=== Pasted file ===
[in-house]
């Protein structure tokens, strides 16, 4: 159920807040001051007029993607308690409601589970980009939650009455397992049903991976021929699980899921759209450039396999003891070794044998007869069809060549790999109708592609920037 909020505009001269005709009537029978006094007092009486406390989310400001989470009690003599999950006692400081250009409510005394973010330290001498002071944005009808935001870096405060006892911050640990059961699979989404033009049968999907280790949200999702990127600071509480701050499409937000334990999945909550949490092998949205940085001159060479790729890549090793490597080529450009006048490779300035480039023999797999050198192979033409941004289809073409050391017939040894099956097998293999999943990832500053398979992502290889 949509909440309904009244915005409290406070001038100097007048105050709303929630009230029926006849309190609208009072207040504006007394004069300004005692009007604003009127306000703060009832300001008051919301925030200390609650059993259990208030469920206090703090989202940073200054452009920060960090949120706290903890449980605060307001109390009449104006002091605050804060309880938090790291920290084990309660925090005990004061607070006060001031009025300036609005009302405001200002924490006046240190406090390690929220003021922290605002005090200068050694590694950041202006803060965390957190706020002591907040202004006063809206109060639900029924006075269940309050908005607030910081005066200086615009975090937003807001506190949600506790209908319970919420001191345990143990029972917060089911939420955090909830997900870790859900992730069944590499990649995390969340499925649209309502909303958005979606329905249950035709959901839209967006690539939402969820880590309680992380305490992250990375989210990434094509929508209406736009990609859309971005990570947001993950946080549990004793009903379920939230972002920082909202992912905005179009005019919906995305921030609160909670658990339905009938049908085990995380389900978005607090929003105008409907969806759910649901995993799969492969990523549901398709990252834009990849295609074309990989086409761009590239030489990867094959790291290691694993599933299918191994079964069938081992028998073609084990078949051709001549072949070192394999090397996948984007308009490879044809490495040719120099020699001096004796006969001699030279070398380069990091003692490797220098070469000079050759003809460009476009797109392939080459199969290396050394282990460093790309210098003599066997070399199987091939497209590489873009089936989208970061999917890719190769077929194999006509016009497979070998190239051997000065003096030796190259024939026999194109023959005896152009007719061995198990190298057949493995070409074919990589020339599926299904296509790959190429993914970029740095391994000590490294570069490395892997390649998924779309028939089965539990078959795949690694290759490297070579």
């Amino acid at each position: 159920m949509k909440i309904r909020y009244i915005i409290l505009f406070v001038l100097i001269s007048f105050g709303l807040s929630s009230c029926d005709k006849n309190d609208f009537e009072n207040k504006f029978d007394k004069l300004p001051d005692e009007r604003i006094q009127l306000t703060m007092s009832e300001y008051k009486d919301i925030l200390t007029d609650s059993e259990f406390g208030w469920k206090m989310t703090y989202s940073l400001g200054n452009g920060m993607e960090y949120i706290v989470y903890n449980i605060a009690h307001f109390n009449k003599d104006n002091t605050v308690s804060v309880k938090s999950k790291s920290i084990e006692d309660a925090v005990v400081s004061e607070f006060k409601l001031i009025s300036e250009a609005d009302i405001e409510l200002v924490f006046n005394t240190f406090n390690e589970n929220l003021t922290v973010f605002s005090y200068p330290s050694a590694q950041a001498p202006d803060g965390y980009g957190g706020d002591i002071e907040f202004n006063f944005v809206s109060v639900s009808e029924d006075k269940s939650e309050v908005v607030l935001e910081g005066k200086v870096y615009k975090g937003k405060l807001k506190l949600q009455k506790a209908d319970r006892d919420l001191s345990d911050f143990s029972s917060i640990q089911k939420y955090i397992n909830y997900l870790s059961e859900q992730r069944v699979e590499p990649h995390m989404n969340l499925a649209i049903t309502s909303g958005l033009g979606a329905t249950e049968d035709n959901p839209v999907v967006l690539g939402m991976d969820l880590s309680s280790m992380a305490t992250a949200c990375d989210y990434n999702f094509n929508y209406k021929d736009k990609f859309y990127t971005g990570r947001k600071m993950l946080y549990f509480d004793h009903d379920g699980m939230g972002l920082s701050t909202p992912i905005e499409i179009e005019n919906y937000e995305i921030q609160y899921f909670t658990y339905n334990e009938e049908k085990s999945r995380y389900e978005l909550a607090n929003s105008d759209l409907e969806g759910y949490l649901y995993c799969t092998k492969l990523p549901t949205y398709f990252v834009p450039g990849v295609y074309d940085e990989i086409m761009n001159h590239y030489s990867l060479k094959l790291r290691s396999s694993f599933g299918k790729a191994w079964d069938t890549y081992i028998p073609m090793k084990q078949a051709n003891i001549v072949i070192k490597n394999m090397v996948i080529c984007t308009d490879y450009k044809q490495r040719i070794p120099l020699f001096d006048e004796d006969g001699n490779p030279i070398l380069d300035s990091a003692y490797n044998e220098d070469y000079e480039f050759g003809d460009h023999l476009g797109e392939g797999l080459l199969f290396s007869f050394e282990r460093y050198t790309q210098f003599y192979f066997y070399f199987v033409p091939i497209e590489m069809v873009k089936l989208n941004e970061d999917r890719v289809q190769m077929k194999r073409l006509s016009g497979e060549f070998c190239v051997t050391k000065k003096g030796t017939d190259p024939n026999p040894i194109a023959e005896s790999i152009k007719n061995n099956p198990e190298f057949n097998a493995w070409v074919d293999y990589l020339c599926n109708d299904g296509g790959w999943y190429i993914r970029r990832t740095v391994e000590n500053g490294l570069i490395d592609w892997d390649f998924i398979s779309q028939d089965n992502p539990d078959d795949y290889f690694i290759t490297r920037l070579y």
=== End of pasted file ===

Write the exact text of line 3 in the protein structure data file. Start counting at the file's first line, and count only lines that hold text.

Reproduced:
């Amino acid at each position: 159920m949509k909440i309904r909020y009244i915005i409290l505009f406070v001038l100097i001269s007048f105050g709303l807040s929630s009230c029926d005709k006849n309190d609208f009537e009072n207040k504006f029978d007394k004069l300004p001051d005692e009007r604003i006094q009127l306000t703060m007092s009832e300001y008051k009486d919301i925030l200390t007029d609650s059993e259990f406390g208030w469920k206090m989310t703090y989202s940073l400001g200054n452009g920060m993607e960090y949120i706290v989470y903890n449980i605060a009690h307001f109390n009449k003599d104006n002091t605050v308690s804060v309880k938090s999950k790291s920290i084990e006692d309660a925090v005990v400081s004061e607070f006060k409601l001031i009025s300036e250009a609005d009302i405001e409510l200002v924490f006046n005394t240190f406090n390690e589970n929220l003021t922290v973010f605002s005090y200068p330290s050694a590694q950041a001498p202006d803060g965390y980009g957190g706020d002591i002071e907040f202004n006063f944005v809206s109060v639900s009808e029924d006075k269940s939650e309050v908005v607030l935001e910081g005066k200086v870096y615009k975090g937003k405060l807001k506190l949600q009455k506790a209908d319970r006892d919420l001191s345990d911050f143990s029972s917060i640990q089911k939420y955090i397992n909830y997900l870790s059961e859900q992730r069944v699979e590499p990649h995390m989404n969340l499925a649209i049903t309502s909303g958005l033009g979606a329905t249950e049968d035709n959901p839209v999907v967006l690539g939402m991976d969820l880590s309680s280790m992380a305490t992250a949200c990375d989210y990434n999702f094509n929508y209406k021929d736009k990609f859309y990127t971005g990570r947001k600071m993950l946080y549990f509480d004793h009903d379920g699980m939230g972002l920082s701050t909202p992912i905005e499409i179009e005019n919906y937000e995305i921030q609160y899921f909670t658990y339905n334990e009938e049908k085990s999945r995380y389900e978005l909550a607090n929003s105008d759209l409907e969806g759910y949490l649901y995993c799969t092998k492969l990523p549901t949205y398709f990252v834009p450039g990849v295609y074309d940085e990989i086409m761009n001159h590239y030489s990867l060479k094959l790291r290691s396999s694993f599933g299918k790729a191994w079964d069938t890549y081992i028998p073609m090793k084990q078949a051709n003891i001549v072949i070192k490597n394999m090397v996948i080529c984007t308009d490879y450009k044809q490495r040719i070794p120099l020699f001096d006048e004796d006969g001699n490779p030279i070398l380069d300035s990091a003692y490797n044998e220098d070469y000079e480039f050759g003809d460009h023999l476009g797109e392939g797999l080459l199969f290396s007869f050394e282990r460093y050198t790309q210098f003599y192979f066997y070399f199987v033409p091939i497209e590489m069809v873009k089936l989208n941004e970061d999917r890719v289809q190769m077929k194999r073409l006509s016009g497979e060549f070998c190239v051997t050391k000065k003096g030796t017939d190259p024939n026999p040894i194109a023959e005896s790999i152009k007719n061995n099956p198990e190298f057949n097998a493995w070409v074919d293999y990589l020339c599926n109708d299904g296509g790959w999943y190429i993914r970029r990832t740095v391994e000590n500053g490294l570069i490395d592609w892997d390649f998924i398979s779309q028939d089965n992502p539990d078959d795949y290889f690694i290759t490297r920037l070579y």